Research exploring sexual assault within universities and sexual harassment within companies has largely overlooked how leadership in organizations can shape constituents’ perceptions of sexual violence. This question has become particularly relevant as organizations are increasingly tasked with measuring and communicating about sexual violence. We use two national survey experiments to test how altering an organization’s communication of information about sexual assault or harassment affects participants’ agreement that it is a high-priority issue.

  5. Hillbillies, Genetic Pathology, and White Ignorance: Repackaging the Culture of Poverty within Color-blindness

    Leading up to and since the 2016 presidential election, a recurring theme focusing on poor whites’ role in carrying the Republican nominee to victory gained further credence with the popularity and wide readership of J. D. Vance’s Hillbilly Elegy. Peddling stereotypes of Appalachia as a white dystopia with a backward mountain culture, the memoir seemingly turned the use of culture-of-poverty arguments on whites themselves.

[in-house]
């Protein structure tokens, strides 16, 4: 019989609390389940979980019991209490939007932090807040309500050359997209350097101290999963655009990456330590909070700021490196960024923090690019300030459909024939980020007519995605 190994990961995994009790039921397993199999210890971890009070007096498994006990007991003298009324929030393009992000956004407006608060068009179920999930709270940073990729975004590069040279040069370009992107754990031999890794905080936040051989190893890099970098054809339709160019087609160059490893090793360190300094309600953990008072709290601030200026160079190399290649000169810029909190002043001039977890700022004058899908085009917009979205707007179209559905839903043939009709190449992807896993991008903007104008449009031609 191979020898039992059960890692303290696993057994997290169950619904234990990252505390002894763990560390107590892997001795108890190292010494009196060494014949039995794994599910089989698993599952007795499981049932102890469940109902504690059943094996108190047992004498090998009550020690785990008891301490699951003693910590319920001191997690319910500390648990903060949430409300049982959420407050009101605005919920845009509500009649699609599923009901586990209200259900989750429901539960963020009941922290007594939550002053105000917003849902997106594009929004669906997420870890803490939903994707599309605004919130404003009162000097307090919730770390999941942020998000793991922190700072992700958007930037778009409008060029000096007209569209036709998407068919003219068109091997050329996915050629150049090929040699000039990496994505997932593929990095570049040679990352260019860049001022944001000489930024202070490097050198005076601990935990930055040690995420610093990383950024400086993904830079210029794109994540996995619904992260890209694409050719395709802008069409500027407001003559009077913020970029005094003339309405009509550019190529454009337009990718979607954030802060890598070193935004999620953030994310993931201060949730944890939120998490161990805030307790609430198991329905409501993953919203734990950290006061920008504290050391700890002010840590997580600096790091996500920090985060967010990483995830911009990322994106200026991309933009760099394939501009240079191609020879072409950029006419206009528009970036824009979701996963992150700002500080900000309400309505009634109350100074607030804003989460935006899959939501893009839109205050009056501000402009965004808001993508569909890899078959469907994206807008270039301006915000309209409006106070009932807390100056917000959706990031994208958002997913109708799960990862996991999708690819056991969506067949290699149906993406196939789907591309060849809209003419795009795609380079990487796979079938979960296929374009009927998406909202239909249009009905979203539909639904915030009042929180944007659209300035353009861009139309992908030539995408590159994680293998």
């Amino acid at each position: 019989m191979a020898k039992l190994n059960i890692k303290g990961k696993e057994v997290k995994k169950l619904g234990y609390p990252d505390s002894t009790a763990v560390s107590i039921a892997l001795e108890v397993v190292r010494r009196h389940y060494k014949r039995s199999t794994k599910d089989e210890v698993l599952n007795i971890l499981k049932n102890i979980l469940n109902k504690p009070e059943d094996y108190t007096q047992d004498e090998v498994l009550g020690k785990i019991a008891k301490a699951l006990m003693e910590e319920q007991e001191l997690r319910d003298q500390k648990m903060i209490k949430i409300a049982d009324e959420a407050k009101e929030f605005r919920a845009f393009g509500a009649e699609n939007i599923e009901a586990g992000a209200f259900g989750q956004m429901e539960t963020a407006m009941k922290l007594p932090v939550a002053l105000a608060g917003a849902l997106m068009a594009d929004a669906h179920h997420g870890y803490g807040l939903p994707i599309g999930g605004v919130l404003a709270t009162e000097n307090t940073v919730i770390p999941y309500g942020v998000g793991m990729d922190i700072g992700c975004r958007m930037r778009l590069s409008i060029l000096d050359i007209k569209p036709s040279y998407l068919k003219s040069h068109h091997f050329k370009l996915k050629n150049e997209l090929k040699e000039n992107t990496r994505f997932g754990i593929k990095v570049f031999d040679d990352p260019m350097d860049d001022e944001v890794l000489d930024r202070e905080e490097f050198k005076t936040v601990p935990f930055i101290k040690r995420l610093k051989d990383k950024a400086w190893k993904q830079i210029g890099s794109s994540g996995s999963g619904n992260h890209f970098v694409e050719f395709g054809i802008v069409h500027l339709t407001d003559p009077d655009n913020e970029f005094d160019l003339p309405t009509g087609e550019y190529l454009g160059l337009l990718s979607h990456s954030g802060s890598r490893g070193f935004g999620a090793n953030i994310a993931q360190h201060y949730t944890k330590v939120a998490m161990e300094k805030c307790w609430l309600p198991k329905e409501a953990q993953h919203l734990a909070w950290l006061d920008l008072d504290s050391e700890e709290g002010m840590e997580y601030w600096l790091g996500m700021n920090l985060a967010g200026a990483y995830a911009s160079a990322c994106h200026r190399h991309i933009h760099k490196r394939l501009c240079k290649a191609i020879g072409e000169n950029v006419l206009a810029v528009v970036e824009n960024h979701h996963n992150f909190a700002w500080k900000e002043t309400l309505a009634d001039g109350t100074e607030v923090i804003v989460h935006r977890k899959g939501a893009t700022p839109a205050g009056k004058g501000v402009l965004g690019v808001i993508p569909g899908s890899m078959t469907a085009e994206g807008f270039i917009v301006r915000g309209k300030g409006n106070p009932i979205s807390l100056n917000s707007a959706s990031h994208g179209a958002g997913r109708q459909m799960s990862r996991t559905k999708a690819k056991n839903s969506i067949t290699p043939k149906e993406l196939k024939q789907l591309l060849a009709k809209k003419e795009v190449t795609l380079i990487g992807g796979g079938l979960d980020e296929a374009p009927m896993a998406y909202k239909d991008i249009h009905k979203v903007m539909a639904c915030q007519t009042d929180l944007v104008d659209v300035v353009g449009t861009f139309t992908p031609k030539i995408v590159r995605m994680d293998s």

6. “Raced” Organizations and the Academic Success of Underrepresented Minority Faculty Members in Sociology

    The purpose of this research is to determine whether participating in “raced” organizations benefits underrepresented minority (URM) faculty members in their quest for tenure and promotion to associate professor of sociology. Raced organizations such as historically black colleges and universities began as segregated institutions because black students and faculty members were prevented from attending or working at white-dominated institutions.
  7. Response to Weddington: More Lessons from Afro-pessimism